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SPECIAL ARTICLE
Year : 2014  |  Volume : 58  |  Issue : 6  |  Page : 684-692

Neurological deterioration during intubation in cervical spine disorders


1 Department of Anaesthesiology and Intensive Care, Nizam's Institute of Medical Sciences, Hyderabad, Telangana, India
2 Department of Neurosurgery, Nizam's Institute of Medical Sciences, Hyderabad, Telangana, India

Correspondence Address:
Dr. Padmaja Durga
Department of Anaesthesiology, Nizam's Institute of Medical Sciences, Hyderabad - 500 089, Telangana
India
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Source of Support: None, Conflict of Interest: None


DOI: 10.4103/0019-5049.147132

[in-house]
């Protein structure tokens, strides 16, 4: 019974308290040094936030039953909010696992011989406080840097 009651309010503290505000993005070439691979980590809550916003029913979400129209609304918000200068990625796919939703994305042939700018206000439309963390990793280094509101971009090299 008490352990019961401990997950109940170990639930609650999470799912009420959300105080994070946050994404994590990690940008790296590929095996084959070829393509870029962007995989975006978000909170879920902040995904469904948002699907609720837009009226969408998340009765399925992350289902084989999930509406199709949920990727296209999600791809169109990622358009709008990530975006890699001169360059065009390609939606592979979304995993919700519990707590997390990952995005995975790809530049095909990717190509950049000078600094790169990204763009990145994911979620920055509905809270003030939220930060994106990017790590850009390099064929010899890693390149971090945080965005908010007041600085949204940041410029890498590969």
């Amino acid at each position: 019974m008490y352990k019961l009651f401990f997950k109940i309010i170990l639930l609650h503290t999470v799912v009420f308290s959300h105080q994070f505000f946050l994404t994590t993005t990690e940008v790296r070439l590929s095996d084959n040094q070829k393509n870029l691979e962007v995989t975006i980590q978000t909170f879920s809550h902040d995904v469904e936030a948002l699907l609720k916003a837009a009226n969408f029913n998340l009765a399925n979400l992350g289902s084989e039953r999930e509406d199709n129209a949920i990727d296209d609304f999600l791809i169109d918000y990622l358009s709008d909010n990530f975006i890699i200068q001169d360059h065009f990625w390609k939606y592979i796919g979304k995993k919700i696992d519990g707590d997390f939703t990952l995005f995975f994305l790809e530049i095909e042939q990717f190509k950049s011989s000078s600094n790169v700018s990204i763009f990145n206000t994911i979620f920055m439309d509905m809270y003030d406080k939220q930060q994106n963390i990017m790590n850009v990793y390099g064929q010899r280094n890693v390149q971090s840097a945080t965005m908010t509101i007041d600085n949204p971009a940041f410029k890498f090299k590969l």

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Anaesthesiologists are often involved in the management of patients with cervical spine disorders. Airway management is often implicated in the deterioration of spinal cord function. Most evidence on neurological deterioration resulting from intubation is from case reports which suggest only association, but not causation. Most anaesthesiologists and surgeons probably believe that the risk of spinal cord injury (SCI) during intubation is largely due to mechanical compression produced by movement of the cervical spine. But it is questionable that the small and brief deformations produced during intubation can produce SCI. Difficult intubation, more frequently encountered in patients with cervical spine disorders, is likely to produce greater movement of spine. Several alternative intubation techniques are shown to improve ease and success, and reduce cervical spine movement but their role in limiting SCI is not studied. The current opinion is that most neurological injuries during anaesthesia are the result of prolonged deformation, impaired perfusion of the cord, or both. To prevent further neurological injury to the spinal cord and preserve spinal cord function, minimizing movement during intubation and positioning for surgery are essential. The features that diagnose laryngoscopy induced SCI are myelopathy present on recovery, short period of unconsciousness, autonomic disturbances following laryngoscopy, cranio-cervical junction disease or gross instability below C3. It is difficult to accept or refute the claim that neurological deterioration was induced by intubation. Hence, a record of adequate care at laryngoscopy and also perioperative period are important in the event of later medico-legal proceedings.


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